Recruiting: No better than average perception

The Gophers' recruiting Class of 2004 isn't impressing a lot of people, but there are several very solid prospects that could be pleasant surprises under Glen Mason.

The Gophers had the kind of recruiting class that might be expected from a mid-level Big Ten team — just fine but not spectacular.

The recruiting class took a hit early on when offensive lineman Lydon Murtha, a top-50 national prospect, withdrew his verbal commitment to eventually sign with Nebraska. Murtha played his high school football in Minnesota.

That loss might have hurt the perception of Minnesota's signing class. Some of the analysts thought the Gophers had a deep class, even if it lacked star power. At the top of the list is Atlanta linebacker Leland Jones (6-2, 215), who is rated the nation's 24th-best outside linebacker by one major rating service. Jones, recruited by a number of southern schools, including Clemson, was chosen all-state after recording 153 tackles and 11 sacks as a senior.

The Gophers also added depth and talent along the defensive line, in particular Nhemie Theodore of New Jersey and Everette Pedescleaux, a Minnesota native. Pedescleaux is a great athlete who also plays basketball.

Mason, however, has a history of finding excellent players even though they may not have been highly rated by recruiting services. Among them is RB Marion Barber, who was basically thought of as just another guy when the Gophers brought him in three years ago. Along with Laurence Maroney, he gave the Gophers the most explosive running attack in the Big Ten last season.

"I wish I could stand up here and say, 'You know what, I knew all those other guys are wrong,' " head coach Glen Mason said of Barber.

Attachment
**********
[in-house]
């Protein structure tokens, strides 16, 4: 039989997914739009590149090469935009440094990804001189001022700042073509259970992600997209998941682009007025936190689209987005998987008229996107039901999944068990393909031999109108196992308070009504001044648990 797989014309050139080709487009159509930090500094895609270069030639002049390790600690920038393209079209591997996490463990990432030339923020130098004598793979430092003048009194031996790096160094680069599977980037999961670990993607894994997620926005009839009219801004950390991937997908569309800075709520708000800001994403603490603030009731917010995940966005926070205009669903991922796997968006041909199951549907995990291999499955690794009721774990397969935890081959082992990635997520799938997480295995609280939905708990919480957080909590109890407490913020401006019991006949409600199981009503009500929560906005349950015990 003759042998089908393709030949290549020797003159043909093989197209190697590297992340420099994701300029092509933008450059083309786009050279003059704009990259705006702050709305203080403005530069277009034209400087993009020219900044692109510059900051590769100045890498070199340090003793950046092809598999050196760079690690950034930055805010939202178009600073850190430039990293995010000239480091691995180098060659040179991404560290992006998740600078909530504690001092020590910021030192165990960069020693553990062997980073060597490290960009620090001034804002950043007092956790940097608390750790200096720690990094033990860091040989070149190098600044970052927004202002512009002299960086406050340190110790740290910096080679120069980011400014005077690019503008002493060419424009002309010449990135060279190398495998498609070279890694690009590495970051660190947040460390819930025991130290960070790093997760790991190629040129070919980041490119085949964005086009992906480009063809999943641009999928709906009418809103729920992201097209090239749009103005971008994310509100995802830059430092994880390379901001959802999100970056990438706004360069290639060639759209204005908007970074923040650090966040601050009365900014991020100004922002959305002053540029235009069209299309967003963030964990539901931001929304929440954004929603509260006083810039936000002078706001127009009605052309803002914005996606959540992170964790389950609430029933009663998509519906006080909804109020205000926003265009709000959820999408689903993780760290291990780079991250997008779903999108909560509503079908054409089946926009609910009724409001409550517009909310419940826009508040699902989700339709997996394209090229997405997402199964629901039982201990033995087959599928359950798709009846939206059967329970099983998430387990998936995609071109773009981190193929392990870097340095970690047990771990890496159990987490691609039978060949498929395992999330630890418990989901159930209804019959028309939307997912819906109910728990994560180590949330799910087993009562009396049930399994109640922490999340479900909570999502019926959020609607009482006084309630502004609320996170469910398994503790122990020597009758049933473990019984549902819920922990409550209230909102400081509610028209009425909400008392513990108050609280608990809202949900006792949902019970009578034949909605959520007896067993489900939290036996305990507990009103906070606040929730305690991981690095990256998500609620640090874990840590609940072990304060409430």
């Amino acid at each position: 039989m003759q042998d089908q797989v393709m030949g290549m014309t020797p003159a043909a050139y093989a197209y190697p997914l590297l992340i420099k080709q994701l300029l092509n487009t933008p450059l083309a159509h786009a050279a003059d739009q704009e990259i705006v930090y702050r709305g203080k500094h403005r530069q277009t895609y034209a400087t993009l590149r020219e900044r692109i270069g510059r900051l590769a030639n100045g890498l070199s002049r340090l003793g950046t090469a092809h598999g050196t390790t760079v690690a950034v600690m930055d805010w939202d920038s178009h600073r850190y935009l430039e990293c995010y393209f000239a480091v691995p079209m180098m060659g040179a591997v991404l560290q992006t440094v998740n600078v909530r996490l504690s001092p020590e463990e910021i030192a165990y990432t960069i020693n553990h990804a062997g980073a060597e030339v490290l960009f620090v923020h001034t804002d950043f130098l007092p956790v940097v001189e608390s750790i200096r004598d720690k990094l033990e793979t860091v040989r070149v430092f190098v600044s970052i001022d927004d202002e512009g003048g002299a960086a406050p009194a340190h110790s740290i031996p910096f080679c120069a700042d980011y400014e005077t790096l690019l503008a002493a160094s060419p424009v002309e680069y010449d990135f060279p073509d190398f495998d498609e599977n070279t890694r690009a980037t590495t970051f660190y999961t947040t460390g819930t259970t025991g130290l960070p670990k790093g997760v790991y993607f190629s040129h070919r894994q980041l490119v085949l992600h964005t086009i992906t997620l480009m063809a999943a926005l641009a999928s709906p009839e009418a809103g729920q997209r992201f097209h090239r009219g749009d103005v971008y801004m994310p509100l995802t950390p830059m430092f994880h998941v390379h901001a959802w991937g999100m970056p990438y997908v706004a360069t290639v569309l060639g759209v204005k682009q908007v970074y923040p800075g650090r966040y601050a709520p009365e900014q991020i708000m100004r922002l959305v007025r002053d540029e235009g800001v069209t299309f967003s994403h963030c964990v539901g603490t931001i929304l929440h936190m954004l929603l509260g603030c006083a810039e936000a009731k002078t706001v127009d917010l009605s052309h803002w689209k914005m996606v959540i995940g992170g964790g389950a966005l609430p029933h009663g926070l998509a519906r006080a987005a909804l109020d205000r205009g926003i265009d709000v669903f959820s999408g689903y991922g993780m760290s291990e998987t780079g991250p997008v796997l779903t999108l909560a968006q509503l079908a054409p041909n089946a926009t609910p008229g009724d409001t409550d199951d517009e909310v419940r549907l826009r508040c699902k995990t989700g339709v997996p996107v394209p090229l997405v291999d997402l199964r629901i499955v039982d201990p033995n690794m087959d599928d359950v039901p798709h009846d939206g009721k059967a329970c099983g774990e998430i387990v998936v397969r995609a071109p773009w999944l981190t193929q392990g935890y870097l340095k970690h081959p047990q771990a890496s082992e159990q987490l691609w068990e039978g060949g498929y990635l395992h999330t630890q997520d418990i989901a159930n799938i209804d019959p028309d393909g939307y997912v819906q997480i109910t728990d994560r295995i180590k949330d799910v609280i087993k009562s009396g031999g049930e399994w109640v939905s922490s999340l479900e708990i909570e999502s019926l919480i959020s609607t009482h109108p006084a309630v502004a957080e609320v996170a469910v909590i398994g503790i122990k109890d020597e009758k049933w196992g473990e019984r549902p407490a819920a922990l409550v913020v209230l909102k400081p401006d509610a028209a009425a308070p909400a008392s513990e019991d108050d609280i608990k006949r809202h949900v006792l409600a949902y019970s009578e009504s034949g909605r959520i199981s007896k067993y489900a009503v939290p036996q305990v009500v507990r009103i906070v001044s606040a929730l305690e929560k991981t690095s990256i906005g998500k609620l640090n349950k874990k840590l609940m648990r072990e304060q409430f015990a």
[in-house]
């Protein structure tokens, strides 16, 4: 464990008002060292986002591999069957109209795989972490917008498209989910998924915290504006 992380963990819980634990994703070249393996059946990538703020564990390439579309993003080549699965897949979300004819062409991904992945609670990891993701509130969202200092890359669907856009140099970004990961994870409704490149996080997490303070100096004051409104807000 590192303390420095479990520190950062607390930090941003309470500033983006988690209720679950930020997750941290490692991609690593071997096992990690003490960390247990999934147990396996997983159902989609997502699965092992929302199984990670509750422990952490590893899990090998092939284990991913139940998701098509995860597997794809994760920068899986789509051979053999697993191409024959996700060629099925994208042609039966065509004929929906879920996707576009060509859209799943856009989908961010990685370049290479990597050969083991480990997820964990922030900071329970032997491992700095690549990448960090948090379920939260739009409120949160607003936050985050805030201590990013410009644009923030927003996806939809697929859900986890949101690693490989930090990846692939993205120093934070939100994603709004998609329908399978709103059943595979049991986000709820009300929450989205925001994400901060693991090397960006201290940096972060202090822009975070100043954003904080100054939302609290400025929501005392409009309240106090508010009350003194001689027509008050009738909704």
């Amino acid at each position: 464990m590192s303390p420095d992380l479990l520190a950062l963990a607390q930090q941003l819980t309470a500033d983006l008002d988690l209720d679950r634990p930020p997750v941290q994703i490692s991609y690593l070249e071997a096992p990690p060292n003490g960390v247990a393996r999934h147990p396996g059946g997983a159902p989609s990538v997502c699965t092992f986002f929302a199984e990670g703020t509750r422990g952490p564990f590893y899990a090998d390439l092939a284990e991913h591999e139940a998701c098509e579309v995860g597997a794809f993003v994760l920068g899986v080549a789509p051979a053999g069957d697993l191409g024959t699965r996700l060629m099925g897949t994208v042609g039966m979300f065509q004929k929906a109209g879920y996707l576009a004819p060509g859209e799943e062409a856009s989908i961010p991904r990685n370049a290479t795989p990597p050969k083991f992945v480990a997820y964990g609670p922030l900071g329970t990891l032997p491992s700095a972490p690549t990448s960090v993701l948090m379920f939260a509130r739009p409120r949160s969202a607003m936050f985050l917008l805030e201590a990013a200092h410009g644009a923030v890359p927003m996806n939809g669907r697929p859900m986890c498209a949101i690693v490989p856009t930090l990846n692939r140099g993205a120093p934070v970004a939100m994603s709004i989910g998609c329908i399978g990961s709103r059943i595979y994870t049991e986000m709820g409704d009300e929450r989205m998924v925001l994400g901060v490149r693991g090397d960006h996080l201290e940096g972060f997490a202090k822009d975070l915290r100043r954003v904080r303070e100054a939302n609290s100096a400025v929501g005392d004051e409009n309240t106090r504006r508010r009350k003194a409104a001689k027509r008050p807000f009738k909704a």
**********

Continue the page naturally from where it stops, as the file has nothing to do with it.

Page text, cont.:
"But we took him as the last guy. And to be quite honest with you, if he was not an in-state kid, we would not have offered him a scholarship. And I told him he's not good enough to be running back. I was dead wrong and I freely admit it."

Mason is hoping his unheralded class can exceed expectations.

LB Leland Jones, Atlanta — One of the most sought after players at his position. Jones has the kind of size and athleticism that head coach Glen Mason wants. Jones has great speed and is a big hitter, although he may need to add a few pounds to his 6-3, 215-pound frame.

DT Nhemie Theodore, Irvington, N.J. — The Gophers want to beef up their defensive line and Theodore can go along way toward helping them. He's already powerful at 6-3 and 285 pounds, and he has the frame to add more weight as well.

DL Everette Pedescleaux, Robbinsdale, Minn. — A superb athlete who should be able to get after the passer. Pedescleaux has the look of a great athlete as he checks in at 6-6 and 240 pounds. He has a quick first step and can also put a solid power move on opposing offensive tackles.

QUOTE TO NOTE: "Sometimes the guy that has the biggest bang on signing day isn't the best player. You see that time and time again." — Head coach Glen Mason on Minnesota's recruiting class, which failed to impress the ranking services.

GLANCE AT 2004: The Gophers have a powerful running attack with Marion Barber and Laurence Maroney. That duo was extremely powerful last year and should be able to get the job done once again. However, they need to find a replacement for QB Asad Abdul-Khaliq, who was an outstanding leader and an underrated passer. The defensive front returns three of four starters, but they need some help at linebacker.

PRO POTENTIAL: TE Ben Utecht — He has fine hands and tremendous size at 6-6 and 250 pounds. He should be very effective in the red zone because he is so big and strong.

OLB Ben West — A big hitter with solid range. He is an especially good tackler and that ability should allow him to make a roster if he can play special teams.

WR Aaron Hosack — He has possession receiver stamped all over him. While the 6-5 Hosack is not fast, he is quicker than you would expect. He also can make the leaping catch over smaller defensive backs.

INJURY IMPACT: The Gophers should be healthy heading into spring practice.

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